The Elephant in the Temple: Tales of Beast and Man in India
31 in stock
|Author||John Lockwood Kipling|
|Ships By||2-3 days|
From military camels and hunting cheetahs, to herding dogs and talking mynahs, animals have been living, working, playing and performing with humans in India for centuries. In this intimate book, John Lockwood Kipling writes about animals in daily Indian life, bringing alive the sights, sounds and smells of the nineteenth century.
In these tales, forty restless elephants are hoisted into a steam ship and nearly sink it; a guilty goat gets the thrashing of its life; a cheetah-keeper wakes up every night to a feline bedfellow; and a dog follows a king to heaven.
Kipling describes the animal kingdom with the authority of a naturalist, paired with a sympathetic engagement with Indian culture. He narrates religious myths, traditional folktales and incidents from day-to-day life with relish, peppered with local sayingsÃ‘’The Indian lover can pay his sweetheart no higher compliment than to say that she runs like a partridge.’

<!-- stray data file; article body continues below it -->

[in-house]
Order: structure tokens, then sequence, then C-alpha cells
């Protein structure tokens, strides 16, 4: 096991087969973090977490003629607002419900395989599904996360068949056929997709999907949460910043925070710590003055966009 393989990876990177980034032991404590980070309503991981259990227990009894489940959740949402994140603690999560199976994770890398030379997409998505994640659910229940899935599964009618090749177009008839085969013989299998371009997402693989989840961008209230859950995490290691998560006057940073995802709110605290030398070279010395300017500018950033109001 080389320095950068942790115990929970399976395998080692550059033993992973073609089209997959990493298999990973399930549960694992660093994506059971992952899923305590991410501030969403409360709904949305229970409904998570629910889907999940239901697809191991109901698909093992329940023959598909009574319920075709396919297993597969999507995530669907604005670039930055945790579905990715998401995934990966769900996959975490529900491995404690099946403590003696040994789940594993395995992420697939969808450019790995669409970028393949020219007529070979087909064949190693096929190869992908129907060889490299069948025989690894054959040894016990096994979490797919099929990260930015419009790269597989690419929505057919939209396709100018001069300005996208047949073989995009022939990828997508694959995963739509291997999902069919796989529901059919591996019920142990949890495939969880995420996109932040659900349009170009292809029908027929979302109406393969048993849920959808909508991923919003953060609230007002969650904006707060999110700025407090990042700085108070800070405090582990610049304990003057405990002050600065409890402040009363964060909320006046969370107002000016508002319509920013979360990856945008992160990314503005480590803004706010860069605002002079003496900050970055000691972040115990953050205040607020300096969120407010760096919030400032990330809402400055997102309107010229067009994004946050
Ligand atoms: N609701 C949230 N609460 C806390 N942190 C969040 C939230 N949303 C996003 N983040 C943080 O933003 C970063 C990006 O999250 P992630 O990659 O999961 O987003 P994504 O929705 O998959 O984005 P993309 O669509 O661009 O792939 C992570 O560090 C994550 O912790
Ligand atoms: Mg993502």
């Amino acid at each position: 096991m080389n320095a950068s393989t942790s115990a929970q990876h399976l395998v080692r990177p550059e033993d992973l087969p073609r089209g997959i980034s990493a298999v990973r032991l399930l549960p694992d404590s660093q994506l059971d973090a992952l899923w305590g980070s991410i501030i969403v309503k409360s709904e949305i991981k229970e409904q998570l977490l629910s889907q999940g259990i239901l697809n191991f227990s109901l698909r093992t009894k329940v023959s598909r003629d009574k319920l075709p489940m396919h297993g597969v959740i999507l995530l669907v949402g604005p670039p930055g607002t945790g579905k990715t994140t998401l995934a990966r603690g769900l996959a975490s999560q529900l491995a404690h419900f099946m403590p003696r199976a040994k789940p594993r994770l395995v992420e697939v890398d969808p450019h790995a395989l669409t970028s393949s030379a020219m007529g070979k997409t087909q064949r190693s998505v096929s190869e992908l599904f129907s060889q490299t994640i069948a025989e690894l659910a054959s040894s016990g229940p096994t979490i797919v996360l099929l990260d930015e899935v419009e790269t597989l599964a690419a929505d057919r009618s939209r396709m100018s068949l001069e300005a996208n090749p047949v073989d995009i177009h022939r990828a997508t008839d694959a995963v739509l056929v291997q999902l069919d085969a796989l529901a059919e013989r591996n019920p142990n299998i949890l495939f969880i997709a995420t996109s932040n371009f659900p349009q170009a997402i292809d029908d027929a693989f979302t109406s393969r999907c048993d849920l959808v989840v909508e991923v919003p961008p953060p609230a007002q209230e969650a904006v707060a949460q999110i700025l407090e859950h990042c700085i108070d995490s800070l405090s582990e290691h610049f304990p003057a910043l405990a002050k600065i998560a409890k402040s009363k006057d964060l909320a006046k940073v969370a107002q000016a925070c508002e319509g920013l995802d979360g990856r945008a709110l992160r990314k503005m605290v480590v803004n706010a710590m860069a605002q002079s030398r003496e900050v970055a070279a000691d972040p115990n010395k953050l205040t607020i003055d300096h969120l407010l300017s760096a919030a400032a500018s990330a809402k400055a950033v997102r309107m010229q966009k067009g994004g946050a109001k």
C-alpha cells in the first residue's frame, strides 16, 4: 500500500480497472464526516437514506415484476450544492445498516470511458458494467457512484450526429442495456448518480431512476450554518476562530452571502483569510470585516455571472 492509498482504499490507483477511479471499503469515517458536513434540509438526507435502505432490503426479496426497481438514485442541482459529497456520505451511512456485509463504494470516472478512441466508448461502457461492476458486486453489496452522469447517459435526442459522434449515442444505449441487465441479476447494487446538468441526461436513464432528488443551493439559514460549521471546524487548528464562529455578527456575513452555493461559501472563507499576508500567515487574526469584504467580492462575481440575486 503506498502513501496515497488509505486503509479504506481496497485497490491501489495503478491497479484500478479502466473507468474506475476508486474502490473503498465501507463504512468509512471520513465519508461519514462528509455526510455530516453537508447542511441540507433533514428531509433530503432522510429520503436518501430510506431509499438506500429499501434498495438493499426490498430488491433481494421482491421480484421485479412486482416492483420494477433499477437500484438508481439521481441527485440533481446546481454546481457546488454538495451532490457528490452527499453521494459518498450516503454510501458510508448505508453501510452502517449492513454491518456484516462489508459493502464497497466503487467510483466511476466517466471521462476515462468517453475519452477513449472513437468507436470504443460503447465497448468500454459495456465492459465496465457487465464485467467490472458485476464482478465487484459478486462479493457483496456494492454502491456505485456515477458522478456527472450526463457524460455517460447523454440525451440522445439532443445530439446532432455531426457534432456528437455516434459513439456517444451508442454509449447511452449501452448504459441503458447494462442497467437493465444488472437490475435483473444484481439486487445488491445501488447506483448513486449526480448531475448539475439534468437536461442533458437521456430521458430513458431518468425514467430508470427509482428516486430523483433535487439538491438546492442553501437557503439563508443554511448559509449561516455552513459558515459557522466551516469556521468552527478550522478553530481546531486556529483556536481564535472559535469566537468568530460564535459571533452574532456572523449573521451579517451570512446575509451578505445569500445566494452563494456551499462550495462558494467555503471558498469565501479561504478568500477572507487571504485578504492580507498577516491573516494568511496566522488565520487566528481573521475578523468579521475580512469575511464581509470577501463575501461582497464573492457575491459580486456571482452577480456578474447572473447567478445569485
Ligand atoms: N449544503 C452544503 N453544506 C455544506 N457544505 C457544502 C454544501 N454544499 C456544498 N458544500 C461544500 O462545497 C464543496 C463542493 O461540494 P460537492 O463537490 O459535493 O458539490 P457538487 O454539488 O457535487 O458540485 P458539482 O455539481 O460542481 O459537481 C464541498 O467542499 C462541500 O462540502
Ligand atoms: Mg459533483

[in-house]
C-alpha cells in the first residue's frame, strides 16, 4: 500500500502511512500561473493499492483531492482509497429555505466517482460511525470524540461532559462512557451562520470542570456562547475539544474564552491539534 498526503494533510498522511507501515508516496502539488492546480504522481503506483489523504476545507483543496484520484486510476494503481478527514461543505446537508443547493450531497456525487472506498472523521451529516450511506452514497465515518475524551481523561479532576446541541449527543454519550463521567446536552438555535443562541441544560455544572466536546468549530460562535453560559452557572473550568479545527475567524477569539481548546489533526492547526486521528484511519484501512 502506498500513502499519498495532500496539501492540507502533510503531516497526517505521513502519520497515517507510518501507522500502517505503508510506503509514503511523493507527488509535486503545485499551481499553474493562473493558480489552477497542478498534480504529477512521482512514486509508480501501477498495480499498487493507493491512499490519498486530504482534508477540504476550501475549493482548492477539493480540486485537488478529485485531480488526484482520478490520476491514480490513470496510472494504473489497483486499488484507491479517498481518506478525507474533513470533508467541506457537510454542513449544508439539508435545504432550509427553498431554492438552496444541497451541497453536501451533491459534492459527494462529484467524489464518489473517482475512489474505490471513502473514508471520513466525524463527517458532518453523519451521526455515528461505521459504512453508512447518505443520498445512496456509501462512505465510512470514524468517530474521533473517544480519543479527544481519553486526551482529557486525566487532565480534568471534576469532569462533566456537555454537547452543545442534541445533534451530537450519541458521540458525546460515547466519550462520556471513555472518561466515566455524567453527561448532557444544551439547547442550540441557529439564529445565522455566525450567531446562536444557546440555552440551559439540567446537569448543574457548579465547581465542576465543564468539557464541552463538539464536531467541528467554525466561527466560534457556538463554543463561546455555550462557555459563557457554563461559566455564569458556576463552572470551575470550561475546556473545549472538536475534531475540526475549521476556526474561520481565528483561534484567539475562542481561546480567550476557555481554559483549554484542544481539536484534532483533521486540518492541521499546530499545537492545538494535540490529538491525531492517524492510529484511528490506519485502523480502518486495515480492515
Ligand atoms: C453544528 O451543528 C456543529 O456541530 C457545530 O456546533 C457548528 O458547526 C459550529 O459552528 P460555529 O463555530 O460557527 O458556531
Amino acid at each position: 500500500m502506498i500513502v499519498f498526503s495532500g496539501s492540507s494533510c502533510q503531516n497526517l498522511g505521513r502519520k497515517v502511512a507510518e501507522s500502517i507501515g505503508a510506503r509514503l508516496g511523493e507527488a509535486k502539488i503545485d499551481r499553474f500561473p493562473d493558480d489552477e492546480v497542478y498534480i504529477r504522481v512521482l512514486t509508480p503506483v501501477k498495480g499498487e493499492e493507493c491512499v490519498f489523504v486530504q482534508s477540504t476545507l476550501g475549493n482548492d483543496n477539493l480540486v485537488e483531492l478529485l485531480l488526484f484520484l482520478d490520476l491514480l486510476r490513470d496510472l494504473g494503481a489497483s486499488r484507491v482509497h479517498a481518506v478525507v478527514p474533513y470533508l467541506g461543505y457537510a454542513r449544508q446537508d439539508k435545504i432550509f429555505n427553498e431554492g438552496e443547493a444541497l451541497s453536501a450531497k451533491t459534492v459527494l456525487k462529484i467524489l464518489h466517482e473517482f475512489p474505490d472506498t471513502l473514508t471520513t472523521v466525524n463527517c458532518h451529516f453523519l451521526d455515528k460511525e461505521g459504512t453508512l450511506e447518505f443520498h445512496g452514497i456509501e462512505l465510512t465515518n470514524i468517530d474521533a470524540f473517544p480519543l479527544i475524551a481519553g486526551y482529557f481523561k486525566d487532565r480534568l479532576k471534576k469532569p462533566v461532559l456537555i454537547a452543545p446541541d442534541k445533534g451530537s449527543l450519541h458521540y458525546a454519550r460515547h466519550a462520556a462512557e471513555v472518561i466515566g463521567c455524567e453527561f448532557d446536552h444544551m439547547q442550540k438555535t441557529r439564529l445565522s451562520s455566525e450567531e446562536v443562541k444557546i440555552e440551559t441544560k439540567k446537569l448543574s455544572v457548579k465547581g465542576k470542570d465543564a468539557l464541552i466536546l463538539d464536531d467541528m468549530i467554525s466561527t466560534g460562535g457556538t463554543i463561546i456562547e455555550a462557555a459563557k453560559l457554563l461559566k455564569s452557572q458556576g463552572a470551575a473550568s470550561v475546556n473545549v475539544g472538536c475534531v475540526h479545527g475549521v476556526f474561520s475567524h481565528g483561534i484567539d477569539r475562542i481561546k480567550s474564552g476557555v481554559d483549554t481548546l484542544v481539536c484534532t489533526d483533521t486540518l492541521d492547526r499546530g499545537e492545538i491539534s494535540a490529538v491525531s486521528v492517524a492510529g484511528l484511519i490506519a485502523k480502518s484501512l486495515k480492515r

Lavishly illustrated with Kipling’s own pen-and-ink drawings, and enhanced by his son, Rudyard Kipling’s verse, The Elephant in the Temple offers a fascinating glimpse of a time when birds and animals used to ‘come and go at their own pleasure, and rub shoulders with humanity.’ This wittily written book is a delight for aficionados of Indian history and animal lovers everywhere.
John Lockwood Kipling (1837Ã1911) was an English art teacher, illustrator and museum curator who spent most of his adult life in India. In 1875, Kipling was appointed the Principal of Mayo School of Arts, Lahore, and curator of the original Lahore Museum. He was the father of the author Rudyard Kipling, whose books he illustrated, along with those of others like Flora Annie Steel. He also worked on the decorations for Crawford Market in Bombay and the Victoria and Albert Museum in London.